Red Sox owner John Henry spoke to the media yesterday about the team’s offseason moves and last year’s hiring of Dave Dombrowski. Henry says that those moves and other, less-visible shifts inside the Sox’ front office are something of a correction. That they are a function of his realization that, perhaps, the team’s thinking had gone too far in one particular direction:
“We have perhaps overly relied on numbers. Over the years, we have had great success relying upon numbers. That has never been the whole story, as we’ve said over and over again, but perhaps it was a little too much of the story, too much reliance on on past performance and trying to project future performance. That obviously hasn’t worked three out of the last four years.”
I’ve seen this getting some play as “the Red Sox think they went too far with sabermetrics!” but as the quotes in the article from John Farrell and even John Henry himself demonstrate, this is not some sort of repudiation of stats or analytics, however you define it. All clubs, even clubs who were early adopters of statistical analysis like the Red Sox were, take in all sorts of information and use it to make decisions. There are variations in balance and philosophy which make the question of “scouts vs. stats” an utterly obsolete and distinctly false choice. There is no referendum on sabermetrics going on in baseball like it still is to some degree among a certain subset of fans and members of the media.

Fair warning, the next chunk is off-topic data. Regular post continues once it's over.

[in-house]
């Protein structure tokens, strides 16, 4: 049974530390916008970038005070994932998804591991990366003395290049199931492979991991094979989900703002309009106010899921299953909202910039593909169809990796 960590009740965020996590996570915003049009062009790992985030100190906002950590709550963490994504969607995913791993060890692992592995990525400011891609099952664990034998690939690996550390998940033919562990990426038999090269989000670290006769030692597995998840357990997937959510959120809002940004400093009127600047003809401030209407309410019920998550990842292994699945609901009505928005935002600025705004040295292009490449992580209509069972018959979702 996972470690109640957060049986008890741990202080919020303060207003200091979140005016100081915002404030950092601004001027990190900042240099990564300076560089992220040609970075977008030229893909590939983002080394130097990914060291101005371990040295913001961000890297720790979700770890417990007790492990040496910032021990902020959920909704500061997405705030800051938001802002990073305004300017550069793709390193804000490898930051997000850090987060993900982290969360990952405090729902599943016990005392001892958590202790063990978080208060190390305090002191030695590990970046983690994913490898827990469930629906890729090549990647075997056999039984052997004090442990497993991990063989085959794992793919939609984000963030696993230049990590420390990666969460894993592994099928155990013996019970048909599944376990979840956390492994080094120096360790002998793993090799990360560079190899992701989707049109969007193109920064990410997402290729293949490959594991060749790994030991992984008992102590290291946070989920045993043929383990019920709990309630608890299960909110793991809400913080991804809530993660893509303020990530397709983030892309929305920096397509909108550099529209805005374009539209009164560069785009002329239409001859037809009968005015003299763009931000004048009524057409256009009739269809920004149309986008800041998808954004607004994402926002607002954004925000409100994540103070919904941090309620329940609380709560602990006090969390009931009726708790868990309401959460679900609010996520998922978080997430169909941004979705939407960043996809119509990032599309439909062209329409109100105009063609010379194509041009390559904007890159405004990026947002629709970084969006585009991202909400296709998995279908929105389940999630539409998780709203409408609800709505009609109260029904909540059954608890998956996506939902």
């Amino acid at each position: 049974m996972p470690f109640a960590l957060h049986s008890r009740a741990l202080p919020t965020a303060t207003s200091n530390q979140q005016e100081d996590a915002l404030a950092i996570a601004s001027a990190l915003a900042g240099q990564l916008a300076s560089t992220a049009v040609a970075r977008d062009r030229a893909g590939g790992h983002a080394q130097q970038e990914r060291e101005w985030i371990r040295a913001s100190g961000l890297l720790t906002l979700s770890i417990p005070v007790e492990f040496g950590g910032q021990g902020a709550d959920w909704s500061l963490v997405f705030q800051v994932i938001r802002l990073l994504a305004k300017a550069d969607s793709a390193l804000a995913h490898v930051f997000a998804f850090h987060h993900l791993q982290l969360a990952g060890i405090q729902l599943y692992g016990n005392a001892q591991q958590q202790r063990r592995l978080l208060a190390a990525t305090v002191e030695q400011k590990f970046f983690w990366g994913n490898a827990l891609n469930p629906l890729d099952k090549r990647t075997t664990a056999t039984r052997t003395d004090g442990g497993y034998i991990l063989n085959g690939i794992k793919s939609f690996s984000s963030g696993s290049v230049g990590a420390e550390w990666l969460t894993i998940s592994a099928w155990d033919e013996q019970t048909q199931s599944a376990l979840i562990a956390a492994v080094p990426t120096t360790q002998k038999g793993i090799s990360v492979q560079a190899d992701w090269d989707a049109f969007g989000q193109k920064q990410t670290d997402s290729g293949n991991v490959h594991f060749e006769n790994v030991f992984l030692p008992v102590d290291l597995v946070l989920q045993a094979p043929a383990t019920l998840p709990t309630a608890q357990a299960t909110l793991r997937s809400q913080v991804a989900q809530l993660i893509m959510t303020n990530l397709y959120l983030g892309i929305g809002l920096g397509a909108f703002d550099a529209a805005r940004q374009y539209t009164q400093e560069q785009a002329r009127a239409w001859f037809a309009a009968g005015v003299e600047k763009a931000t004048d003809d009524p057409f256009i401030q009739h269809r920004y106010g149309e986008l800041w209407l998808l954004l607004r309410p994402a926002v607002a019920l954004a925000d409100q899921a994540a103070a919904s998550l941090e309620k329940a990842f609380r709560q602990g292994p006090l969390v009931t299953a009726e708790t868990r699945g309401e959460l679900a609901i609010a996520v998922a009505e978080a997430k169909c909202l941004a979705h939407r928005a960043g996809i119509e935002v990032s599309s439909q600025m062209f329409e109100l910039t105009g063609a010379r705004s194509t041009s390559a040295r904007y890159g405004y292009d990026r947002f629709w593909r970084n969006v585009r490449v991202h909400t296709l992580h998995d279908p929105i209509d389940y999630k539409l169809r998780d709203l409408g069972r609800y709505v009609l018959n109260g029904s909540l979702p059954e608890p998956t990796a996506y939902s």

It’s also the case that saying bad decisions in the past were based on “numbers” are counterfactual. This article attempts to say that the Pablo Sandoval signing was a “numbers” choice and, frankly, I find that ridiculous. There were a lot of pros and cons to giving Sandoval $95 million, but the people who are most concerned with projections and aging curves and hardcore statistical analysis were far less bullish on that move, I presume, than people who were impressed by small sample sizes in the postseason and raw star power.
None of which is to impugn either the numbers or the non-numbers people. It’s simply to say that there are always competing voices and philosophies, even within organizations. Sometimes one side of the conference table is listened to more closely than the other. Henry is merely suggesting, I think, that his attention has been turned to one side a bit more and way from another than in the past. It’s interesting, but not necessarily shocking or meaningful in ways some are likely to portray it.